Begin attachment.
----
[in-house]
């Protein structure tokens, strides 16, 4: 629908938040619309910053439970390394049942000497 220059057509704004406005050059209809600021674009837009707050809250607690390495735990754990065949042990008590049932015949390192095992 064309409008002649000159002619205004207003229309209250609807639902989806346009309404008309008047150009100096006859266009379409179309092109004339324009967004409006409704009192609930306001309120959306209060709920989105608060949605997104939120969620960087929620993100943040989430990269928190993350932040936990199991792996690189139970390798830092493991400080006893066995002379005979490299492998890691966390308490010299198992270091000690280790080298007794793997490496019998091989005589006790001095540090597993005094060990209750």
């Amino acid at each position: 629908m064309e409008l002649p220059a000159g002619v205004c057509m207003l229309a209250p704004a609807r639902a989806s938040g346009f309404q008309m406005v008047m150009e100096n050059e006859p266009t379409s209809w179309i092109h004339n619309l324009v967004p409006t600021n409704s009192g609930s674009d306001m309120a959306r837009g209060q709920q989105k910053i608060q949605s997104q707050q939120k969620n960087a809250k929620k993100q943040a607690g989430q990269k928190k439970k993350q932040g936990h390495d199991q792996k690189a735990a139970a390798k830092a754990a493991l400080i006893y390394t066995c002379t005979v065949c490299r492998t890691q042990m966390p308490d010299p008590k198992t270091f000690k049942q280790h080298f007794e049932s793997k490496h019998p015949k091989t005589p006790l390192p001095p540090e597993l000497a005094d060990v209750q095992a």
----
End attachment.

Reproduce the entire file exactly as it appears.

[in-house]
């Protein structure tokens, strides 16, 4: 629908938040619309910053439970390394049942000497 220059057509704004406005050059209809600021674009837009707050809250607690390495735990754990065949042990008590049932015949390192095992 064309409008002649000159002619205004207003229309209250609807639902989806346009309404008309008047150009100096006859266009379409179309092109004339324009967004409006409704009192609930306001309120959306209060709920989105608060949605997104939120969620960087929620993100943040989430990269928190993350932040936990199991792996690189139970390798830092493991400080006893066995002379005979490299492998890691966390308490010299198992270091000690280790080298007794793997490496019998091989005589006790001095540090597993005094060990209750």
């Amino acid at each position: 629908m064309e409008l002649p220059a000159g002619v205004c057509m207003l229309a209250p704004a609807r639902a989806s938040g346009f309404q008309m406005v008047m150009e100096n050059e006859p266009t379409s209809w179309i092109h004339n619309l324009v967004p409006t600021n409704s009192g609930s674009d306001m309120a959306r837009g209060q709920q989105k910053i608060q949605s997104q707050q939120k969620n960087a809250k929620k993100q943040a607690g989430q990269k928190k439970k993350q932040g936990h390495d199991q792996k690189a735990a139970a390798k830092a754990a493991l400080i006893y390394t066995c002379t005979v065949c490299r492998t890691q042990m966390p308490d010299p008590k198992t270091f000690k049942q280790h080298f007794e049932s793997k490496h019998p015949k091989t005589p006790l390192p001095p540090e597993l000497a005094d060990v209750q095992a």